Genetic definitions to the genres you may find me reading!
New Adult– a developing genre of fiction with protagonists in the 18–30 age bracket. New Adult fiction tends to focus on issues such as leaving home, developing sexuality, and negotiating education and career choices.
Young Adult– a genre that focuses on characters and conflicts for readers aged between 12 and 18. Authors and readers of Young Adult (YA) novels often define the category as literature traditionally written for ages ranging from 16 years to the early 20s, while Teen Adult Fiction is written for the ages of 10 to 15.
Middle Grade– feature pre-teen characters in situations of interest to 8-12 year olds, generally shorter than YA (though that can vary with SFF) to account for younger children’s shorter attention spans, and though it doesn’t necessarily shy away from tough subjects, it generally avoids the graphic depiction of them.
Scifi– a genre of speculative fiction dealing with imaginative concepts such as futuristic settings, futuristic science and technology, space travel, time travel, faster than light travel, parallel universes and extraterrestrial life. Science fiction often explores the potential consequences of scientific and other innovations, and has been called a “literature of ideas.”
Paranormal– elements beyond the range of scientific explanation, blending together themes from the genres of traditional fantasy, science fiction, romance, or horror. Beyond the more prevalent themes involving vampires, shapeshifters, ghosts, or time travel, paranormal romances can also include books featuring reincarnation or characters with psychic abilities, like telekinesis or telepathy.
Post-Apocalyptic– is mainly science fiction or horror fiction with the apocalypse event typically being climatic, such as runaway climate change; natural, such as an impact event; man-made, such as nuclear warfare; medical, such as a plague or virus, whether natural or man-made; or imaginative, such as zombie apocalypse or alien invasion. The story may involve attempts to prevent an apocalypse event, deal with the impact and consequences of the event itself, or it may be post-apocalyptic, set after the event.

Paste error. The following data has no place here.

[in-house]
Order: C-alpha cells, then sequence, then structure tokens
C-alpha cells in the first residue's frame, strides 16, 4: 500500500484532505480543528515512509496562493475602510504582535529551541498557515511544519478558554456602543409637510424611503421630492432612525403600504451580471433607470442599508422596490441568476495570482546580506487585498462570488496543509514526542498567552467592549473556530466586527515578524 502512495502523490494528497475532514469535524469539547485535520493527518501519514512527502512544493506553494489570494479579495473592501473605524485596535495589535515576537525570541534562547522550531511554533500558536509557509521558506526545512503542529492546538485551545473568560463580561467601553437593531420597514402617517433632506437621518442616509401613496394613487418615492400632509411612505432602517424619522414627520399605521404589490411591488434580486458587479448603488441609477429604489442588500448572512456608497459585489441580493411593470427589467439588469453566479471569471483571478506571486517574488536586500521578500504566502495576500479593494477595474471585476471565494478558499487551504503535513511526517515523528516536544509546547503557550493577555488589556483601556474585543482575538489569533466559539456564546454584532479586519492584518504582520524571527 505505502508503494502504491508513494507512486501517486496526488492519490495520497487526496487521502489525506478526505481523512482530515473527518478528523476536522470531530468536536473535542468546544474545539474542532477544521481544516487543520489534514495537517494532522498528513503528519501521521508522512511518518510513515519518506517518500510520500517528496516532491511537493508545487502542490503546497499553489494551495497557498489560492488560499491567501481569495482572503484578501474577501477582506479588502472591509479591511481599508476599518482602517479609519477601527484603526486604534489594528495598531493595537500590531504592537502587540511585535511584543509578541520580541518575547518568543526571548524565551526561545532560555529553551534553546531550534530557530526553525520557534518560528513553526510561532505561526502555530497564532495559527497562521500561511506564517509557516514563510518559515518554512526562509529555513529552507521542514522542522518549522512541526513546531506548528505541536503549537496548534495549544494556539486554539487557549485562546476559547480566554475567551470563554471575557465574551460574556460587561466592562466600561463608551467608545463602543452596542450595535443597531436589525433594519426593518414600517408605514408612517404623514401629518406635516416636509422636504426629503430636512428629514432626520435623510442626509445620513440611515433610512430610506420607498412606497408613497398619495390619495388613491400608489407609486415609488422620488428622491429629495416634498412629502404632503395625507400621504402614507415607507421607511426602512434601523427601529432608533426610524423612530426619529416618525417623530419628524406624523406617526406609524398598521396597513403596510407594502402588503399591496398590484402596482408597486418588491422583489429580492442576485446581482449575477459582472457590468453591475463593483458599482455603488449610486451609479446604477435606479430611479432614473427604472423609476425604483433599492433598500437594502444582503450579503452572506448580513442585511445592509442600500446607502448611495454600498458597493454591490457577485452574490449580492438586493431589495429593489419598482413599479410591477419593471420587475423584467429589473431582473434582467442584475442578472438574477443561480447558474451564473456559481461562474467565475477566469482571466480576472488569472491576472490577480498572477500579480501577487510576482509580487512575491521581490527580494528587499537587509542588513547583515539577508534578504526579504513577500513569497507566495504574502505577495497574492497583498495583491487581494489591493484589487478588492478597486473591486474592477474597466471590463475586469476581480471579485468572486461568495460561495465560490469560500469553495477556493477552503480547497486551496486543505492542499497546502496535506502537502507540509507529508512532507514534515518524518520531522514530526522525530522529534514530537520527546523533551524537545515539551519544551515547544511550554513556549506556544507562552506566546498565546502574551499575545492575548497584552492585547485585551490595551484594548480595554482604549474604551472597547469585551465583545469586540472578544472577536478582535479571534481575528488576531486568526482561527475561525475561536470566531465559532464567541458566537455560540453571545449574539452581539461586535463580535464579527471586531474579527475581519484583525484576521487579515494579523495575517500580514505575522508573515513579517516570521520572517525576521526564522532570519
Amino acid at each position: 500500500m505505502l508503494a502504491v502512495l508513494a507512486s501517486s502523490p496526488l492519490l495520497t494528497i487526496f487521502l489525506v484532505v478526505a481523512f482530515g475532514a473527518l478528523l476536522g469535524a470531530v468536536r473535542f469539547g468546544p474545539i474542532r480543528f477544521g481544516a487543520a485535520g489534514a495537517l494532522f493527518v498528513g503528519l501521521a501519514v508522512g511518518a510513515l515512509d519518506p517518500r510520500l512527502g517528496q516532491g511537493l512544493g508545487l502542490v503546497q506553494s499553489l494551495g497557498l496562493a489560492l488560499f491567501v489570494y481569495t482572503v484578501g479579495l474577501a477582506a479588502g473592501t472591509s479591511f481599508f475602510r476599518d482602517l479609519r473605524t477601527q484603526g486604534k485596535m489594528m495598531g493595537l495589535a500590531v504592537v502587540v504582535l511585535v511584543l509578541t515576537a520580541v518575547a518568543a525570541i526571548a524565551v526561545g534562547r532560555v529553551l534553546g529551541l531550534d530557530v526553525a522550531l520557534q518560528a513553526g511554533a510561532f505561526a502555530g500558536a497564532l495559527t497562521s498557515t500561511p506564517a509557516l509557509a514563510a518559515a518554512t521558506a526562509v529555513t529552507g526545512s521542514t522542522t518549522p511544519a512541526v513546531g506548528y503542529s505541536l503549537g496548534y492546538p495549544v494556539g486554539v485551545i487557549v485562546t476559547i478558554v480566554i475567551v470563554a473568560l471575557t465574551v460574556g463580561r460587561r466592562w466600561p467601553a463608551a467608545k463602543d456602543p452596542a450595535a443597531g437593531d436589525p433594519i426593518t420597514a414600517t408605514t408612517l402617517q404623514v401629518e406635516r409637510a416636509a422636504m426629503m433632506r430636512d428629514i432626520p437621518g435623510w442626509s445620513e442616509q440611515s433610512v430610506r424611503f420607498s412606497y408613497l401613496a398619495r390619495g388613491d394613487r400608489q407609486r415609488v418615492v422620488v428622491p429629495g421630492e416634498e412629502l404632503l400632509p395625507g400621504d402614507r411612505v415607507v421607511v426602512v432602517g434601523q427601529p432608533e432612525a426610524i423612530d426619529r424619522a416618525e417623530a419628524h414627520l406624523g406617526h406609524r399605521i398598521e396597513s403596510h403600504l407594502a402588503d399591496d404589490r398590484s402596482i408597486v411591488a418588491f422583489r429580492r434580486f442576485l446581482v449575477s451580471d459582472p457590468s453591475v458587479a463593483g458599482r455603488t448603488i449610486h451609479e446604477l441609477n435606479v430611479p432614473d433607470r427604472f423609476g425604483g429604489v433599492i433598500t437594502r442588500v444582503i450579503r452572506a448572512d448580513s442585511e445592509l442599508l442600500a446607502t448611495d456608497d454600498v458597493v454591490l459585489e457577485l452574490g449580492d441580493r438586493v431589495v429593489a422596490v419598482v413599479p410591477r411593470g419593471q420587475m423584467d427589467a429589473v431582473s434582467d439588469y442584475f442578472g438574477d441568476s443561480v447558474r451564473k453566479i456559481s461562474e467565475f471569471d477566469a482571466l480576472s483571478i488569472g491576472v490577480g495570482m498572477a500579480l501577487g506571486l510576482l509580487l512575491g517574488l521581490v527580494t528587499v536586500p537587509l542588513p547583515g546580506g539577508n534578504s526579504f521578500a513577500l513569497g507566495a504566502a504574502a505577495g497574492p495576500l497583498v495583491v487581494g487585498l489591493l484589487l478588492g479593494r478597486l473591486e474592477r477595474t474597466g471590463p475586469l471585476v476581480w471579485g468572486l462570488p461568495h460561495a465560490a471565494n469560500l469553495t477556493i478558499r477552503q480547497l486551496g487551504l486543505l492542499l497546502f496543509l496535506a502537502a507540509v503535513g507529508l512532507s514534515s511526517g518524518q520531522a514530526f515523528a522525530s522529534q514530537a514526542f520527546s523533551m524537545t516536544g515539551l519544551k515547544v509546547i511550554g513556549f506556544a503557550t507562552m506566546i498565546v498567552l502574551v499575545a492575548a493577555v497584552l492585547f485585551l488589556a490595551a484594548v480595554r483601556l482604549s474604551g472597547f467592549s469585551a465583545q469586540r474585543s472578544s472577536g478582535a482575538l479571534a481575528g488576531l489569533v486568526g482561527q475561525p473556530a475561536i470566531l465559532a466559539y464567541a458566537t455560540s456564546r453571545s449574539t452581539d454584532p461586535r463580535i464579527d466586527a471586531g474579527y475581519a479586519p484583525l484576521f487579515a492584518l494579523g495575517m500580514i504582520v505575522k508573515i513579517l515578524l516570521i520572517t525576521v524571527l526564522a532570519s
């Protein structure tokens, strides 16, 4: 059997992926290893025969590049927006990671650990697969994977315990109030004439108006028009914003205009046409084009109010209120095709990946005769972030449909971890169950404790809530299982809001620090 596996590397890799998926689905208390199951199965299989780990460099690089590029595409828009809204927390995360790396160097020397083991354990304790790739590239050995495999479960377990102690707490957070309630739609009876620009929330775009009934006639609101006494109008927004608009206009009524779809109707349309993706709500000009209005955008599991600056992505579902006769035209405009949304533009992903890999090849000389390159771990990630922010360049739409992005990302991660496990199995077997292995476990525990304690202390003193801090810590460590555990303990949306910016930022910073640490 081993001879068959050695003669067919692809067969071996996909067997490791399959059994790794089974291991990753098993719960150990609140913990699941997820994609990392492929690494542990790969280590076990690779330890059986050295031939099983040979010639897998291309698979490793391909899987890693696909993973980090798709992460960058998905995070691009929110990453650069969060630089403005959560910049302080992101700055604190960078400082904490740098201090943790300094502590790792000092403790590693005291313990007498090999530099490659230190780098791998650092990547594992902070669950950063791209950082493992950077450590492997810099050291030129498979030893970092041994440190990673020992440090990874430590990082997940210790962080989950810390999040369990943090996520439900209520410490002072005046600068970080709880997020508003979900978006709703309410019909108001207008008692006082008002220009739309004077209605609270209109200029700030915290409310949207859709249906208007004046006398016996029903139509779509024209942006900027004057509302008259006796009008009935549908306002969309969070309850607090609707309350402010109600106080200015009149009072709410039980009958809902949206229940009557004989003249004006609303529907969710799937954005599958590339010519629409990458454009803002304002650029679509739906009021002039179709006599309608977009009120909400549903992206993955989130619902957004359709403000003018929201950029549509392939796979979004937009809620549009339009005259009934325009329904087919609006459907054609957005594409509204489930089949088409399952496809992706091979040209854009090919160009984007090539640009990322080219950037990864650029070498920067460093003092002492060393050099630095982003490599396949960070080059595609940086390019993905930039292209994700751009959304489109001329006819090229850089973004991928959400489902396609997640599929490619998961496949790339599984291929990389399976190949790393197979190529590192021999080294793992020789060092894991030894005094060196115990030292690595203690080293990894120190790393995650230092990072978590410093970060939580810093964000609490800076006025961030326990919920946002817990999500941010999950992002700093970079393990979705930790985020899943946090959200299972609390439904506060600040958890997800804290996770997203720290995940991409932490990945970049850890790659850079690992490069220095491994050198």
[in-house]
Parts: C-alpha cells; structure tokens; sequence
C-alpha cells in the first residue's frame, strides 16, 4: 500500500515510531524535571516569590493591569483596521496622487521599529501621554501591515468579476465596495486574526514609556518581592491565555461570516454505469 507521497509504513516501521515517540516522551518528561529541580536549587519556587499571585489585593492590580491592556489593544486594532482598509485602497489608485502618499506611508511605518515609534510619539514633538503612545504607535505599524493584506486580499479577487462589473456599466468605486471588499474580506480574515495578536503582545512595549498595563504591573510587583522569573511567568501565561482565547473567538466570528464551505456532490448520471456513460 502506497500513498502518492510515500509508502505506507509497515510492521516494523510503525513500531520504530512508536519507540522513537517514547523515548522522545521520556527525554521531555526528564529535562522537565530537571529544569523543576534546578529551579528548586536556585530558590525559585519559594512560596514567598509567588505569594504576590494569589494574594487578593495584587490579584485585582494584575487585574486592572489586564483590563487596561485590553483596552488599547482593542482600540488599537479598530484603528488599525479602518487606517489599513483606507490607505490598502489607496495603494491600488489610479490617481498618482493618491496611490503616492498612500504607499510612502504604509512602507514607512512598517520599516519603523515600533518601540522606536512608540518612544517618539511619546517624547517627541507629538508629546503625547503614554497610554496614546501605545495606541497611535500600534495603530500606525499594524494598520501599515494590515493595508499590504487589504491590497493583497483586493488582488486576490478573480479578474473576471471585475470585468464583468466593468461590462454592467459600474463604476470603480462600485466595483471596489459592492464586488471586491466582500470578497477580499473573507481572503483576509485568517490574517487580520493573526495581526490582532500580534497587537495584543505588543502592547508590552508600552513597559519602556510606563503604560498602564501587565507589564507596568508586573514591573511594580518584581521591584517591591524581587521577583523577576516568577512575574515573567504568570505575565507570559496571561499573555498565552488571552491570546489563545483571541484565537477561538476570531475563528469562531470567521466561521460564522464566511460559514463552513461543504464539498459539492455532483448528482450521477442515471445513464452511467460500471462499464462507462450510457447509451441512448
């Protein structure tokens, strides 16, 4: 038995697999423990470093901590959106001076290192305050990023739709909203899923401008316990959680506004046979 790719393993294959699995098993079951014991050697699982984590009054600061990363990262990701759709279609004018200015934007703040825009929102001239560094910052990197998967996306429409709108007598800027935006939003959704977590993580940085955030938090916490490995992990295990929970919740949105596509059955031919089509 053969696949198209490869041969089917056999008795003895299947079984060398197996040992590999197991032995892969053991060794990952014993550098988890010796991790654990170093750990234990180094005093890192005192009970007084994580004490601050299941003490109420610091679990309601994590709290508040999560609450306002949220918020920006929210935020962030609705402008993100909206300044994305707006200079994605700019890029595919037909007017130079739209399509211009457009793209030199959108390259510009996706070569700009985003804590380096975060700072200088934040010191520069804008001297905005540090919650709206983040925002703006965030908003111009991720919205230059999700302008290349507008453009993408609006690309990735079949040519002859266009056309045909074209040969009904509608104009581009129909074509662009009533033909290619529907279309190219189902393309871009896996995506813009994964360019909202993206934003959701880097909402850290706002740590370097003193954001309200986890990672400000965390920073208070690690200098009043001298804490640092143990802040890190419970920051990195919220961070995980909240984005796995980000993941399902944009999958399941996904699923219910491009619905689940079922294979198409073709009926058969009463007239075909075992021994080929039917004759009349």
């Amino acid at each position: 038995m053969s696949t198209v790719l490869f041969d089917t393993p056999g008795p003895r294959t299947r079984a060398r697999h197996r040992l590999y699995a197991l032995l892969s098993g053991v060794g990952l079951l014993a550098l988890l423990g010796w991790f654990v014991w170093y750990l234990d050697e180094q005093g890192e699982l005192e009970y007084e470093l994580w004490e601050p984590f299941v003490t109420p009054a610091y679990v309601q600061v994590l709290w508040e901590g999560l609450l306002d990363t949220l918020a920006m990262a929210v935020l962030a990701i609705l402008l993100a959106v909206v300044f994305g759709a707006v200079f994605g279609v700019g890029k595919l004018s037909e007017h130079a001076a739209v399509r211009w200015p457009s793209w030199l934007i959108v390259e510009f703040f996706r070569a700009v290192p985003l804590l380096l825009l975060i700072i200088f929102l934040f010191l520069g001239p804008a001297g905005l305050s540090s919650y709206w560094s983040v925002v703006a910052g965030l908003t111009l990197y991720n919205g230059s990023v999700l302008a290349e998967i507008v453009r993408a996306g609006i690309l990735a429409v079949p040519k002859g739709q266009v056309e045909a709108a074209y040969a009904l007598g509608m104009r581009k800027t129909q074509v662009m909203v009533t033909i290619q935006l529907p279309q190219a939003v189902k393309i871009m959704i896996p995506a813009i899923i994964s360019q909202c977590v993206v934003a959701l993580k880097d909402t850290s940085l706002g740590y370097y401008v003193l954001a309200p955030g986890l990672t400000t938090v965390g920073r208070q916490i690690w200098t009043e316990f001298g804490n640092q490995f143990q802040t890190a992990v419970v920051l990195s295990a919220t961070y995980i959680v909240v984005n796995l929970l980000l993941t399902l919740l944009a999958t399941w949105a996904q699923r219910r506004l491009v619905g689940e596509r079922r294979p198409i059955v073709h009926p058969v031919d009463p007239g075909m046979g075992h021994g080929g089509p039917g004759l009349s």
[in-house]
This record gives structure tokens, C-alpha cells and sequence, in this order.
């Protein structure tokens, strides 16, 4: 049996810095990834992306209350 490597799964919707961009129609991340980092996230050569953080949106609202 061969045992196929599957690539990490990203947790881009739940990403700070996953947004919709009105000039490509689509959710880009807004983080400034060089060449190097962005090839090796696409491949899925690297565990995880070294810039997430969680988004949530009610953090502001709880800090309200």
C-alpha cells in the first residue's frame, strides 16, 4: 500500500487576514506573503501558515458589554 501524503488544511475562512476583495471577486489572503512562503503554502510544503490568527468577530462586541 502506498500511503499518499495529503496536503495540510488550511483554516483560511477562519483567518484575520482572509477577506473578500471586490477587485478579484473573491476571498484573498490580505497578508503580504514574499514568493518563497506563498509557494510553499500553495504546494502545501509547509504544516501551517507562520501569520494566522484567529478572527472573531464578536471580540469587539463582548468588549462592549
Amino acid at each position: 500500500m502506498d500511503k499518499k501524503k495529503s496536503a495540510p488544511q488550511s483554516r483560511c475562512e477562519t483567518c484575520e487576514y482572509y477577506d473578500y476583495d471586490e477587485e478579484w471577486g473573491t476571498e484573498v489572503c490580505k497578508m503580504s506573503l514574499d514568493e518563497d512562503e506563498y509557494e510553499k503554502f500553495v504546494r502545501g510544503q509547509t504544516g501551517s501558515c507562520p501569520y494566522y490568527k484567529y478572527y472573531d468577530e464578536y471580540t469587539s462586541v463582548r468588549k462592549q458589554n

Dystopian/Utopian– dystopian is an utterly horrible or degraded society that is generally headed to an irreversible oblivion, or dystopia. Many novels combine both, often as a metaphor for the different directions humanity can take in its choices, ending up with one of two possible futures. Both utopias and dystopias are commonly found in science fiction and other speculative fiction genres, and arguably are by definition a type of speculative fiction.
Romance– this type of genre fiction place their primary focus on the relationship and romantic love between two people, and must have an “emotionally satisfying and optimistic ending.” Many subgenres of the romance novel including fantasy, historical, science fiction and paranormal fiction.
Historical fiction– a literary genre in which the plot takes place in a setting located in the past. It is set in the past and pays attention to the manners, social conditions and other details of the period depicted. Authors also frequently choose to explore notable historical figures in these settings, allowing readers to better understand how these individuals might have responded to their environments. While some subgenres, such as alternate history or historical fantasy, insert speculative or ahistorical elements into a novel.
Disclaimer: Most of these definitions are from Wikipedia.